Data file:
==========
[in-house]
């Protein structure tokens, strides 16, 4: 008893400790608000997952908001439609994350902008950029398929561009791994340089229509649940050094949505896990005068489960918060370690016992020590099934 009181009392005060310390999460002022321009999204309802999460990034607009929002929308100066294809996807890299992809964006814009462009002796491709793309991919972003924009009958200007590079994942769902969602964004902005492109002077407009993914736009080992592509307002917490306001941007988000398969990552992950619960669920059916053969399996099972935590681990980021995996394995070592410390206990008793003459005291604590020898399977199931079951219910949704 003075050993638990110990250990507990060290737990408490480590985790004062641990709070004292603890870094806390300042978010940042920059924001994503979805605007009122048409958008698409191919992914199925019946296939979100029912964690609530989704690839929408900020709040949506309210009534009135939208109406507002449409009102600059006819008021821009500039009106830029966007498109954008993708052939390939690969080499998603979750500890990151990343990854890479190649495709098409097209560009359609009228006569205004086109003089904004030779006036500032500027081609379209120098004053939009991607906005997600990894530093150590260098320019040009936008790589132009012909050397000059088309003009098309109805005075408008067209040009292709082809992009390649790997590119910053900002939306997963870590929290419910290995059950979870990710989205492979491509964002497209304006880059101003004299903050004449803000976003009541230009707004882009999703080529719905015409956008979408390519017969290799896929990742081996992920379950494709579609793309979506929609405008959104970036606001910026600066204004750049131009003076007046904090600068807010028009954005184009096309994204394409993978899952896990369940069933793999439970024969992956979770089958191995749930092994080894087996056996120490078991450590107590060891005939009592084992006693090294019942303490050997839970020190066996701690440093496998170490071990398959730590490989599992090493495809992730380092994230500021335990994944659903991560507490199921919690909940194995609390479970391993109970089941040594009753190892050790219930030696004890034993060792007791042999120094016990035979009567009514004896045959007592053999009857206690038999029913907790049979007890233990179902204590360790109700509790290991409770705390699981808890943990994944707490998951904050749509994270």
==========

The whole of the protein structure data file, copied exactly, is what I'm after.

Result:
[in-house]
């Protein structure tokens, strides 16, 4: 008893400790608000997952908001439609994350902008950029398929561009791994340089229509649940050094949505896990005068489960918060370690016992020590099934 009181009392005060310390999460002022321009999204309802999460990034607009929002929308100066294809996807890299992809964006814009462009002796491709793309991919972003924009009958200007590079994942769902969602964004902005492109002077407009993914736009080992592509307002917490306001941007988000398969990552992950619960669920059916053969399996099972935590681990980021995996394995070592410390206990008793003459005291604590020898399977199931079951219910949704 003075050993638990110990250990507990060290737990408490480590985790004062641990709070004292603890870094806390300042978010940042920059924001994503979805605007009122048409958008698409191919992914199925019946296939979100029912964690609530989704690839929408900020709040949506309210009534009135939208109406507002449409009102600059006819008021821009500039009106830029966007498109954008993708052939390939690969080499998603979750500890990151990343990854890479190649495709098409097209560009359609009228006569205004086109003089904004030779006036500032500027081609379209120098004053939009991607906005997600990894530093150590260098320019040009936008790589132009012909050397000059088309003009098309109805005075408008067209040009292709082809992009390649790997590119910053900002939306997963870590929290419910290995059950979870990710989205492979491509964002497209304006880059101003004299903050004449803000976003009541230009707004882009999703080529719905015409956008979408390519017969290799896929990742081996992920379950494709579609793309979506929609405008959104970036606001910026600066204004750049131009003076007046904090600068807010028009954005184009096309994204394409993978899952896990369940069933793999439970024969992956979770089958191995749930092994080894087996056996120490078991450590107590060891005939009592084992006693090294019942303490050997839970020190066996701690440093496998170490071990398959730590490989599992090493495809992730380092994230500021335990994944659903991560507490199921919690909940194995609390479970391993109970089941040594009753190892050790219930030696004890034993060792007791042999120094016990035979009567009514004896045959007592053999009857206690038999029913907790049979007890233990179902204590360790109700509790290991409770705390699981808890943990994944707490998951904050749509994270």